It has been a tough time for investors in intermediate gold miner Eldorado Gold (TSX:ELD)(NYSE:EGO). The miner, which recently completed a 5:1 share consolidation, has lost 18% over the last year compared to gold, which has been flat over that period. There are signs that it won’t be plain sailing for the beaten-down miner, as it wrestles with a range of operational, geopolitical, and financial risks.
Solid full-year results
Eldorado reported some decent 2018 operational results, including beating its original annual production guidance by 6% at the upper end to have mined 349,147 gold ounces, which was also a notable 9% greater than 2017.
Nonetheless, expenses grew sharply compared to a year earlier. Cash operating costs of US$625 per gold ounce produced were a worrying 23% greater than 2017, while all-in sustaining costs (AISCs) rose by 8% to US$994 per ounce produced.
Despite receiving a higher average realized price of US$1,269 per gold ounce sold, Eldorado reported that its net loss had expanded almost 36-fold when compared to 2017 to US$362 million. The primary reason for that large net loss was a US$328 million impairment charge net of deferred tax, representing a decrease in the value of Eldorado’s Olympias and Kisladag properties.
The main concerns relating to the Olympias asset in Greece, which commenced commercial production in December 2017, is increased permitting issues and other jurisdictional risks. Those are underscored by Eldorado having to transition its Greek Skouries property to care and maintenance because of its inability to secure the required permits as well as ongoing disputes with the Greek government over the project. The inability to advance the project has been very frustrating and costly for Eldorado and its shareholders. The miner is currently seeking roughly US$855 million in damages from Athens or the costs and delays incurred with the disputes over permitting.
Eldorado completed its first gold pour at the Lamaque project in Quebec in December 2018, and it is anticipated that asset will commence commercial production by the end of the first quarter 2019. That — along with mining and heap leaching recommencing at Kisladag — will give production a solid boost.
As a result, for 2019, Eldorado projects full-year gold output of 390,000-420,000 ounces, which, at the top end of that guidance, is 20% greater than 2018. By 2020, the miner’s gold production is forecast to reach as high as 550,000 ounces. If Eldorado can achieve these projections, it will be able to generate significant cash flow and earnings, especially when it is considered that cash costs will be as low as US$550 per ounce produced during 2019 and fall to US$500 for 2020.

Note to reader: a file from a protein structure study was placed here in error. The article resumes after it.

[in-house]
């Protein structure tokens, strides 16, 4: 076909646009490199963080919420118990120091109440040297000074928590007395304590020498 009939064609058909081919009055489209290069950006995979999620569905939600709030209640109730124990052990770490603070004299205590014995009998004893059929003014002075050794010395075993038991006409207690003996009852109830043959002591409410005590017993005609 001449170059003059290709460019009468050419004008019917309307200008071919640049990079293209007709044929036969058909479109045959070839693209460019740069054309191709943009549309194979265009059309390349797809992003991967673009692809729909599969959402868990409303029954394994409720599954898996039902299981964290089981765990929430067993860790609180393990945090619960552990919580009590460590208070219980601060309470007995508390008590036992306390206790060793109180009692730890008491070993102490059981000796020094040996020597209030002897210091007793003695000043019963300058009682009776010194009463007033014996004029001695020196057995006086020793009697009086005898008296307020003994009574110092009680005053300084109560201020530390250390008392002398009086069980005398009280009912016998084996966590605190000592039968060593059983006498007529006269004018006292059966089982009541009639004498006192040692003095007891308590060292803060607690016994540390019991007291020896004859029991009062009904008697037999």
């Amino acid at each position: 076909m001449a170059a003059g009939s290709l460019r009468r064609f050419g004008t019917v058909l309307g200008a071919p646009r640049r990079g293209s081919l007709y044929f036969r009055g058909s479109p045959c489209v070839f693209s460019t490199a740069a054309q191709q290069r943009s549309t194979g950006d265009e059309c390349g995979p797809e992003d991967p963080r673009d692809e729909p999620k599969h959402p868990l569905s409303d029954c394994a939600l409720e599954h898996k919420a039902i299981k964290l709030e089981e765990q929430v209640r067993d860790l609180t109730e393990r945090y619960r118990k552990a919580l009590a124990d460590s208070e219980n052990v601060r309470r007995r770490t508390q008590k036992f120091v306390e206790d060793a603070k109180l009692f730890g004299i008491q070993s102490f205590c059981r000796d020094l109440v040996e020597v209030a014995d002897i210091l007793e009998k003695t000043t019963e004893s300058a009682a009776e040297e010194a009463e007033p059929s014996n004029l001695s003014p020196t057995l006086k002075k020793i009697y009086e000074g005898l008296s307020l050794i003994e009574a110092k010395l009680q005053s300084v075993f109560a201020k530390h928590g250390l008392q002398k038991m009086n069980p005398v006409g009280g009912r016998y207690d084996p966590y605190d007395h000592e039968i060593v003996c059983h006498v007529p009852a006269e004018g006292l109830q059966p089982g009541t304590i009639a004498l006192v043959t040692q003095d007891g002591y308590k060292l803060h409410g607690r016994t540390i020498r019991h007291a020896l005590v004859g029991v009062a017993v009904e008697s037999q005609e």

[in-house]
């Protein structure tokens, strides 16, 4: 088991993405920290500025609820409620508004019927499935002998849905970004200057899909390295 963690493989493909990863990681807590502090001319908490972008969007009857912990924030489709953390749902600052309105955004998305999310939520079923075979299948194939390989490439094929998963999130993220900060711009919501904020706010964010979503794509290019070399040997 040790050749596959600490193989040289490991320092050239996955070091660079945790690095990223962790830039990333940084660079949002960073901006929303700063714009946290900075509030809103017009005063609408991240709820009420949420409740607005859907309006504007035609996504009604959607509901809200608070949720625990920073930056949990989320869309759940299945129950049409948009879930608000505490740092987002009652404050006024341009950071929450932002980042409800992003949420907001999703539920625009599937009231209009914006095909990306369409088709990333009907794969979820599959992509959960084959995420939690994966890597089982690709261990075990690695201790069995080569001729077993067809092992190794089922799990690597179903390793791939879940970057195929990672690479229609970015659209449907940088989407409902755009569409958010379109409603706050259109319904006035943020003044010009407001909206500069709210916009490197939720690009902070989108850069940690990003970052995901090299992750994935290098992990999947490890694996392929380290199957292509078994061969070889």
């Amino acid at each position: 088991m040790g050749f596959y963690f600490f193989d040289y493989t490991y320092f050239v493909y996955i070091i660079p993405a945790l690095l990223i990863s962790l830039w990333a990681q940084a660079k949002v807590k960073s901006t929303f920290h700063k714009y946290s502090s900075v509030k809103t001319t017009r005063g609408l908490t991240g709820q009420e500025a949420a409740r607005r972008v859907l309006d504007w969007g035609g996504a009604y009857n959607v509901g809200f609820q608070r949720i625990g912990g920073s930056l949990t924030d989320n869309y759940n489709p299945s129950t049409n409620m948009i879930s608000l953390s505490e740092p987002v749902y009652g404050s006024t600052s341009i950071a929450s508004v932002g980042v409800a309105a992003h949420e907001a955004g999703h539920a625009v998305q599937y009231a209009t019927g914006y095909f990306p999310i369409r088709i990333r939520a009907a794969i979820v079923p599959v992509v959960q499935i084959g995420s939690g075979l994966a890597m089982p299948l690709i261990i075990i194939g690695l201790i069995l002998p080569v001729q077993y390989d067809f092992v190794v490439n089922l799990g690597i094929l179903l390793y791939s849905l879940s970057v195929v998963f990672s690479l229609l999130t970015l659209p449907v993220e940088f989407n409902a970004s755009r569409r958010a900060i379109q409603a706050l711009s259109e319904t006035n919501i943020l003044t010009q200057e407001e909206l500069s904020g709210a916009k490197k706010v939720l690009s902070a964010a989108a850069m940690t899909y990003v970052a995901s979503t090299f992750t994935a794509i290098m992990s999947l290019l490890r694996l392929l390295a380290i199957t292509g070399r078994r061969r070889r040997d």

The miner finished 2018 with considerable liquidity holding US$292 million in cash and term deposits on face value, which means that it can continue investing capital in ramping up activity at Lamaque and exploration drilling at its operational mines. Eldorado does, however, have a worrying US$595 million in long-term debt, which is a perturbing 10 times operating cash flow. Of even greater concern is that debt falls due at the end of 2020, giving Eldorado just under two years to ensure that it has sufficient liquidity to meet that repayment.
This raised considerable alarm bells for investors when it was considered that the miner also needed to invest US$520 million in advancing its Kisladag mill project, which it suspended at the end of January 2019. That — along with its recommencing mining and heap leaching at Kisladag — will help to reduce the financial pressures that Eldorado is facing, although heap leaching is not a long-term solution, and gold production will decline sharply in 2021.
Is it time to buy Eldorado Gold?
After a troubling 2018 and a looming liquidity crunch, the outlook for Eldorado Gold has improved markedly, making it easy to understand why the market has bid it up 62% over the last month. Substantial production growth during 2019 and 2020 coupled with firmer gold will cause the miner’s earnings and cash flow to soar, giving it the opportunity to amass ample cash to meet its looming debt payment. This — along with considerable existing liquidity — should allow Eldorado Gold to reconsider the Kisladag mill project, strengthen its balance sheet, and meet its debt obligations.
Eldorado Gold isn’t out of the woods yet, but solid operational results, the improved outlook for gold, and growing lower-cost gold production all point to the miner finishing 2019 in a better position. That makes it an interesting but risky levered play for contrarian investors seeking to cash in on higher gold.
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Fool contributor Matt Smith has no position in any of the stocks mentioned.